On the way home from work the other day, between Alma 31 and 32, my fingers accidentally brushed against the FM radio button and the pulsating disco beats of apparently one of modern music's greatest hits, “Dance Like its the Last Night of Your Life” invaded the cabin of my tiny Hyundai Accent. According to what I could piece together based on the few words that must have unintentionally slipped through the mass of random sounds thrown together and called music, this classic empty song inspires listeners to wildly shake their booties rapidly back and forth suggestively in synch with “the vulgar beats of Satan” in commemoration of a very important day, the last night of their lives.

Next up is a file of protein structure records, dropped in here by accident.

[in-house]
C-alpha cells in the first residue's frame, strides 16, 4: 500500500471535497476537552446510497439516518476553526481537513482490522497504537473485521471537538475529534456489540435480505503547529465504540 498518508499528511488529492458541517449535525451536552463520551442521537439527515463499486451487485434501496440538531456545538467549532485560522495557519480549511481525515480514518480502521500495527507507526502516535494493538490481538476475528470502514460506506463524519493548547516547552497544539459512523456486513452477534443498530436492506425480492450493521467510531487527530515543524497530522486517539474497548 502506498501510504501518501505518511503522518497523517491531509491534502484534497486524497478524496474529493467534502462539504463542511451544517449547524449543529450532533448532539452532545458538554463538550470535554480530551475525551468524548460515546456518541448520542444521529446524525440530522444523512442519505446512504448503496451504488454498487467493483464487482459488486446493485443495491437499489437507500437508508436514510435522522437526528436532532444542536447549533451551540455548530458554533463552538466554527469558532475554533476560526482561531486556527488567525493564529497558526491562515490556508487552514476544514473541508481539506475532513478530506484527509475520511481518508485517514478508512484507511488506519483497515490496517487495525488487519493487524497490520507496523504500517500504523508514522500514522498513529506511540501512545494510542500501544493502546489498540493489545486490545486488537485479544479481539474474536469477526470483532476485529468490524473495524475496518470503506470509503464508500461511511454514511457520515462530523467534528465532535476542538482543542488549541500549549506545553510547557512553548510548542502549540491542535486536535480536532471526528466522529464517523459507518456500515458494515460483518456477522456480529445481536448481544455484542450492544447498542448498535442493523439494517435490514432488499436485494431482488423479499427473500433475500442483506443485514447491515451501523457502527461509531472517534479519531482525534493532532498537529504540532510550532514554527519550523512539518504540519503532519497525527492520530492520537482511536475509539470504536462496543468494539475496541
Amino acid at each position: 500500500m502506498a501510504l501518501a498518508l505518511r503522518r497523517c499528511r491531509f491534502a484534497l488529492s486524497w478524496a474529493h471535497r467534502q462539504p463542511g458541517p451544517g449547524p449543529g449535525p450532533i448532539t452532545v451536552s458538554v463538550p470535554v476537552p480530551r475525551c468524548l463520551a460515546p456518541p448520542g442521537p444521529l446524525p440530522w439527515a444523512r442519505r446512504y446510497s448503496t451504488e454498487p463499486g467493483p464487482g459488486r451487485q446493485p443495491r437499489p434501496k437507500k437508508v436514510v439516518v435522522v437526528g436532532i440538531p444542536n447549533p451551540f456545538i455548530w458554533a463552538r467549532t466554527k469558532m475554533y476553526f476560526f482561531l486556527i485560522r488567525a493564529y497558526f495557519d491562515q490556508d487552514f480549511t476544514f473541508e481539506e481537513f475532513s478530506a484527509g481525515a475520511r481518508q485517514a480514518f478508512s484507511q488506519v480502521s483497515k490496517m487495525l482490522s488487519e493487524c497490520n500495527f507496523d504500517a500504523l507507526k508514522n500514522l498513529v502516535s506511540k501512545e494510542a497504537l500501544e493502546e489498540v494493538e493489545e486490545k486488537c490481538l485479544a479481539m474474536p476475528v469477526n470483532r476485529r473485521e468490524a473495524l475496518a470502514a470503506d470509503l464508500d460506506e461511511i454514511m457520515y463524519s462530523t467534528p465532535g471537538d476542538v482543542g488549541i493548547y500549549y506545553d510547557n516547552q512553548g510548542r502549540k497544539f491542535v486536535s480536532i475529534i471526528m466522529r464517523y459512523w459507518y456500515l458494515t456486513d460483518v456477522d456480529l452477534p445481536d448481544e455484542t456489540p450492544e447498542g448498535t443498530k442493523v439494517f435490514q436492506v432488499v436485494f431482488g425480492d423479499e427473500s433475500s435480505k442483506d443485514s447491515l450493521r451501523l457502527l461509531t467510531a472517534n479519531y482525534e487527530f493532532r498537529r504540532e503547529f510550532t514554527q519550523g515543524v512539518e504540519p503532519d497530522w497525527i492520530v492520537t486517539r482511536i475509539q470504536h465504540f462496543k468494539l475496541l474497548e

It inspired me, however, to think about how I really would be dancing if it was truly the last night of my life. I'm certain that on that night, I would be dancing slowly, agonizingly slow, hoping that by some miracle of physics, the slower I moved, the longer the night would last. Listening to a hopelessly romantic Frank Sinatra or Michael Buble tune, I would be desperately embracing the wife of my eternities and filling her ears with endless expressions of true love, the type of love that bridges the gulf of death. My mind would be instantly reviewing our past, present, and future together for evidence that we had done all we could do build unbreakable bonds of matrimony. Minor memories of romantic grocery store dates and walks around the block would be magnified into lasting moments. Fear of the unknown would be tempered by faith in the future.
Save the last dance for me.